VANCOUVER -- Amr Kabesh and some of his friends are on a mission to help someone in another part of the world find refuge in Canada.

“The first time we met them it was very exciting, very emotional,” he told CTV News.

It started last summer, when Kabesh came across a memorial in Vancouver for Sarah Hegazi, a prominent LGBTQ+ activist who sought asylum in Canada.

She was jailed in her home country in 2017, after waving a rainbow flag at a concert. Following her release, she came to Toronto, but struggled with depression and PTSD. She died by suicide last June, and was remembered at vigils all over the world.

Kabesh said hearing about Hegazi’s life inspired him.

“That really struck a chord with me, being of a Middle Eastern background,” he said. “I knew that I had a duty to do something about it to help out in some way or another.”

That’s when Kabesh connected with Rainbow Refugee, a Vancouver-based organization that helps people fleeing persecution due to sexual orientation, gender identity and expression, or HIV status. He and friends formed a fundraising and support circle which they named Home and Haven.

“You have to go through a selection process, the top list of refugees that Rainbow Refugee has basically triaged and prioritized based on the need,” Kabesh said. “The person we’re sponsoring is a refugee from the Middle East. We can’t really say a lot of details for their own protection.”

He said he eventually got to meet the person through a video call.

“They’re great, they’re super excited, they’re super thankful,” he said. “Everything that we’ve been planning for, every conversation that we’ve had is suddenly true in front of our eyes.”

Rainbow Refugee sponsorship co-ordinator Norma Lize was there for the call as well.

“It was very beautiful and extremely emotional,” she said. “And they took it from there.”

She said since 2011, Rainbow Refugee has helped around 250 people from over 63 countries through its assistance partnership program, a national project with support from the federal government.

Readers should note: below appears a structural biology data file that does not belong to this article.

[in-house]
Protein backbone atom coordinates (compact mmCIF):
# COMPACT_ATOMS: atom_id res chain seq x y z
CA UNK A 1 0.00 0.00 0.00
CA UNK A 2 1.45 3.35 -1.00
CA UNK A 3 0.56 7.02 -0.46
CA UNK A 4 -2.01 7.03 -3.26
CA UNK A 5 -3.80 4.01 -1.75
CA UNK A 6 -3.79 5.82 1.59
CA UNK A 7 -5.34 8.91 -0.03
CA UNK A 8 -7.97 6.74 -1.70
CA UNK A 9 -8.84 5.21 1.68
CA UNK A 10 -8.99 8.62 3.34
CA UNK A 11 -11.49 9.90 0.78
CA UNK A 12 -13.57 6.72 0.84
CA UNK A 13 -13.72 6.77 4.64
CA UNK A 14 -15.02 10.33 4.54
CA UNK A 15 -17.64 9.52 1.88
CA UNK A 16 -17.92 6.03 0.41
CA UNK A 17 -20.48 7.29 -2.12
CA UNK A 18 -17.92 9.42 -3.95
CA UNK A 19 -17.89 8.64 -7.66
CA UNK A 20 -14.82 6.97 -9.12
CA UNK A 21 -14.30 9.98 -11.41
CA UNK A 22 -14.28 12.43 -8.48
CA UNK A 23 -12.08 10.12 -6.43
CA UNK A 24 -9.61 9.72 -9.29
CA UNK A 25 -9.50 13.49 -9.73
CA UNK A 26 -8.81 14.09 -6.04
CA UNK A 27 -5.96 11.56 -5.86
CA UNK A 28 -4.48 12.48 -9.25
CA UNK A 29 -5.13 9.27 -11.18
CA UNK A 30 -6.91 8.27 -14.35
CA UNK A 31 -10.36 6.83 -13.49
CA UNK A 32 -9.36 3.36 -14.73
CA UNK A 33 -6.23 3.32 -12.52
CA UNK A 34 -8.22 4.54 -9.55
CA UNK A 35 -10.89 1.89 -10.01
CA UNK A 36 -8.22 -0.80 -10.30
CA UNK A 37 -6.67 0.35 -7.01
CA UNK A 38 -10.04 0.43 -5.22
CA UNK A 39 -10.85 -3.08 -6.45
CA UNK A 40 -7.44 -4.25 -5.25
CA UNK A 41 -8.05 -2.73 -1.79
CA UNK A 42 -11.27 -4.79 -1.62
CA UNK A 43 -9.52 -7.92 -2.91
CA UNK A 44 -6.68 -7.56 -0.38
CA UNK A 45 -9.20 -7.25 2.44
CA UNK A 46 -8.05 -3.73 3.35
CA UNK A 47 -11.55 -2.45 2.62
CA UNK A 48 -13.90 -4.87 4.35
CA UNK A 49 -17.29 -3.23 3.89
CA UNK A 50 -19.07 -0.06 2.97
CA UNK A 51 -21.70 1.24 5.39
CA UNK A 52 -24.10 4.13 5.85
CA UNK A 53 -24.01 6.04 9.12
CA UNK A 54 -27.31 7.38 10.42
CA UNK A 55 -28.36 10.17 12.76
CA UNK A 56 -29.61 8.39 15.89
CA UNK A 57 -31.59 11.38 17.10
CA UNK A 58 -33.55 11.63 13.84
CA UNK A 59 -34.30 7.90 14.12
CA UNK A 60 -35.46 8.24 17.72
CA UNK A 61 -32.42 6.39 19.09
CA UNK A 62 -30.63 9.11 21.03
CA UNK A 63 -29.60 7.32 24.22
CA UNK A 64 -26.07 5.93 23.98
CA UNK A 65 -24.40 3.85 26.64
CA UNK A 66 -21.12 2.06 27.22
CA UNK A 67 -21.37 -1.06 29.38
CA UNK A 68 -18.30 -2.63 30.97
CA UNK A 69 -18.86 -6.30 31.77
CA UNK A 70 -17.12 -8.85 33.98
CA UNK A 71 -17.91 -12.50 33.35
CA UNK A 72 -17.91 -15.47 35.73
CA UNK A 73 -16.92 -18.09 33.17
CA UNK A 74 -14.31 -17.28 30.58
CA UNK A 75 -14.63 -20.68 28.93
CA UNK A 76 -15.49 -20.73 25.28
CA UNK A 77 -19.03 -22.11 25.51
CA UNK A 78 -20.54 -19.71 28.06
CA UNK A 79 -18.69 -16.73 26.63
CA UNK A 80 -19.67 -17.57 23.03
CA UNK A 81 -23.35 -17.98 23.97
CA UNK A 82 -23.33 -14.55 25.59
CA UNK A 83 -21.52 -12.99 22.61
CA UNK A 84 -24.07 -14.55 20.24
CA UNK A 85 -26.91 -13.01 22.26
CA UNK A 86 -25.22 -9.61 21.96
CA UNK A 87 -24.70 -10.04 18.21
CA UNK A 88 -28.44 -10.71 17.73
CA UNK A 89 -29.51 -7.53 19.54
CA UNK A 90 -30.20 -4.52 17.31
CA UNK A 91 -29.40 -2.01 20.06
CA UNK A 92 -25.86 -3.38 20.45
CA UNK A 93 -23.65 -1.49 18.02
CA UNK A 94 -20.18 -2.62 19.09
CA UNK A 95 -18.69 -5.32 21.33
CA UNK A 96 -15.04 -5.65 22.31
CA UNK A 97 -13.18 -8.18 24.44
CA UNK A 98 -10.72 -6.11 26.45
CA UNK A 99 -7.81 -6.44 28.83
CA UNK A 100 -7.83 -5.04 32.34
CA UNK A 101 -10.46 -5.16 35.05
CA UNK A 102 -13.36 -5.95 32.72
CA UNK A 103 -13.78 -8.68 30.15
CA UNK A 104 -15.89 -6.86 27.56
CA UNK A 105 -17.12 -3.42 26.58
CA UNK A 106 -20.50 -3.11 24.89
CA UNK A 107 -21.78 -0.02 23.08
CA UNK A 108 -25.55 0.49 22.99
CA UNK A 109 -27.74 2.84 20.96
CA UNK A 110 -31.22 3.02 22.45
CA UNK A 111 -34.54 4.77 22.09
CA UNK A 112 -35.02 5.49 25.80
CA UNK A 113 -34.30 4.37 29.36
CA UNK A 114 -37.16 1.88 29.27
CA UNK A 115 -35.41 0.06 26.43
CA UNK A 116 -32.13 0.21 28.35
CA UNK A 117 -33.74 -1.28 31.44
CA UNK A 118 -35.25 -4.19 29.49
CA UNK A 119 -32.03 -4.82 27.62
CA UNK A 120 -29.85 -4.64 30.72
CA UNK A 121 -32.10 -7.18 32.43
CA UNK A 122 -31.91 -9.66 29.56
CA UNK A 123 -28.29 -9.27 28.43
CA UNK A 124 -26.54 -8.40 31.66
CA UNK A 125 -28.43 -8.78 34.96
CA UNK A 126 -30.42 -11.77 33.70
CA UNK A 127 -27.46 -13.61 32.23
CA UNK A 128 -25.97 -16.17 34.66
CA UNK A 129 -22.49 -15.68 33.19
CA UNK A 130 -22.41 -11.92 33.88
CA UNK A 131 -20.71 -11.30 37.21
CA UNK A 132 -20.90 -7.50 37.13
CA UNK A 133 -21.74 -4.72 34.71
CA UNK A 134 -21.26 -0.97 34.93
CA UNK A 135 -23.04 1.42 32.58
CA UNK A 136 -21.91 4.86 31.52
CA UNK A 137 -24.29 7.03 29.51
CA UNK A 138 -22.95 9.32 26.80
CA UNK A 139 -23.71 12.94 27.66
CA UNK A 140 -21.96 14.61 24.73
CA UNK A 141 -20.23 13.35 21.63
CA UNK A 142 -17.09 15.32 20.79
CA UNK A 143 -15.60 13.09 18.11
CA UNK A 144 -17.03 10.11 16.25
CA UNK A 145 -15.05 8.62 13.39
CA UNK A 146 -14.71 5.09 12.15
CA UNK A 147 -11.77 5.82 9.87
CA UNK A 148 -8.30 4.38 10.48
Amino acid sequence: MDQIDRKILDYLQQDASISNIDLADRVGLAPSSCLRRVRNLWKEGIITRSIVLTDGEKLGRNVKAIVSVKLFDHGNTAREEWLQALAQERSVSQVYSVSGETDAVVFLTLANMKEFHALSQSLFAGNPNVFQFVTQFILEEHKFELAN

Government funding at social assistance rates is provided to each sponsored refugee for the first three months, and then the group supporting the individual is responsible for helping them financially for the remaining nine months.

Before the refugee arrives, the circle supporting them has to raise the necessary funds, complete application forms and create a settlement plan for the person for the first year.

“I’m a refugee myself,” Lize said. “As an individual, as a trans activist, it’s very important for me to be in a place where I feel safe, where I feel that I can express myself, be who I was born to be.”

Kabesh said his circle’s goal is to raise $40,000, and added they’re about halfway there, despite the challenges of fundraising in the pandemic.

“We relied a lot on social media, we relied a lot on our contacts to fundraise, and up to this point the response has been amazing,” he said. “We are in a place where we can help. We live in a beautiful country, we’re all lucky to have this, to have the life that we have. I think it’s our duty to step outside of our life and look outside at what’s happening in the world.”